Welcome to the newest addition to the BPIGS blog, a weekly suggested reading list of art-related printed matter all of which, for your convenience, can be found in Berlin! But first, who am I, and what are my qualifications for providing you with reading suggestions? Born and raised in California and educated in the fine arts and humanities in upstate New York, I moved to Berlin for a much-needed change of scenery. I am passionate about books (and print media in general) and dream of one day possessing the ultimate artist book collection. Until then, I will provide a weekly list of books on my wishlist.
The selections for this week address the relationship between the printed publication and the Internet, an obviously appropriate topic for a blog column about print.
I Read Where I Am: Exploring New Information Cultures(2011) is an accompaniment to the Infodecodata exhibition at the Graphic Design Museum. The essays by 82 artists, authors, curators, and designers address the issues surrounding the current production and consumption of information. The essays are concise, and each approach to the subject is unique, therefore in keeping with our decreasing attention spans and increasing information consumption skills. Given that new reading technologies allow us to highly customize our reading experiences, the collection is cleverly available in print (at Bücherbogen) and online (http://www.ireadwhereiam.com/), challenging the reader right from the start to take sides on the matter at hand: print or screen?
The seventh issue of the Swiss publication FAUND, In Your Face(2009) by GTU (http://iyf.tumblr.com/) is a collection of portraits found online. FAUND Magazine’s agenda as a print publication is to highlight the significance of internet-found images. This issue takes the form of a photo album of smiling middle-aged professionals removed from any context, which creates a gathering of portraits that is eerie but sweet at the same time. (available at Motto)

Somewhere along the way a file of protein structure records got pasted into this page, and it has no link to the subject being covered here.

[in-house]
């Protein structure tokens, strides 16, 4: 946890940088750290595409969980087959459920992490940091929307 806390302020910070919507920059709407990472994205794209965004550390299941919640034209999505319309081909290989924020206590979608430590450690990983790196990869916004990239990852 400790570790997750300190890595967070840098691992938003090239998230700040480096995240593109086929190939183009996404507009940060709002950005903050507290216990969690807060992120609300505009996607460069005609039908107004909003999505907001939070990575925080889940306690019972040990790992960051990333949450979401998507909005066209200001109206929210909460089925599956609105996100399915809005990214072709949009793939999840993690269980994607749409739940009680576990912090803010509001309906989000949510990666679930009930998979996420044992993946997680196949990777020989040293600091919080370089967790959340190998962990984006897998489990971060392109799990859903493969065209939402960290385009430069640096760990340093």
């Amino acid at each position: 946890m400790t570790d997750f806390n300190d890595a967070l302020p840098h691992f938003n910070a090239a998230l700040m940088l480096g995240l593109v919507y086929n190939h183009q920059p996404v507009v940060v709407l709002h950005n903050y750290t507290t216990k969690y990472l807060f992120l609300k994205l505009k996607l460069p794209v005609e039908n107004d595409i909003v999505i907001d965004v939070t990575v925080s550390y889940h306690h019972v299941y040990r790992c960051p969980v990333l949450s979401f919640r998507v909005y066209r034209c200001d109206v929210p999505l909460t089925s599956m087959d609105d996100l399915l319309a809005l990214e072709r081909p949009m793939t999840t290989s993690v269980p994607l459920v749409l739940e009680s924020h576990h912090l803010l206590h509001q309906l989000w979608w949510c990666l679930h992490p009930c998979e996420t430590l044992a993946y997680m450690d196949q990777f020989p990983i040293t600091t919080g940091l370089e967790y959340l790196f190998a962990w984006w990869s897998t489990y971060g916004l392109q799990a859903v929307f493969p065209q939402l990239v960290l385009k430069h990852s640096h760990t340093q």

The Post-Internet Survival Guide 2010by Katja Novitskova (2011) seeks to provide the reader with a means of coping with the accelerating complexity of our daily relationship to the Internet. All of the material for the book has been selected from an ongoing Tumblr project (http://survivaltips.tumblr.com/), and in order to elevate the status of these online images and make them more concrete (and also to provide comfort, as it is a ‘survival guide’) the collection takes the form of a printed publication. Even though the Internet plays a vital role in the dissemination of information, traditional print media proves itself to be necessary to provide a filter of this information (for the sake of our sanity)! (available at Do You Read Me?!, ProQM, and Motto)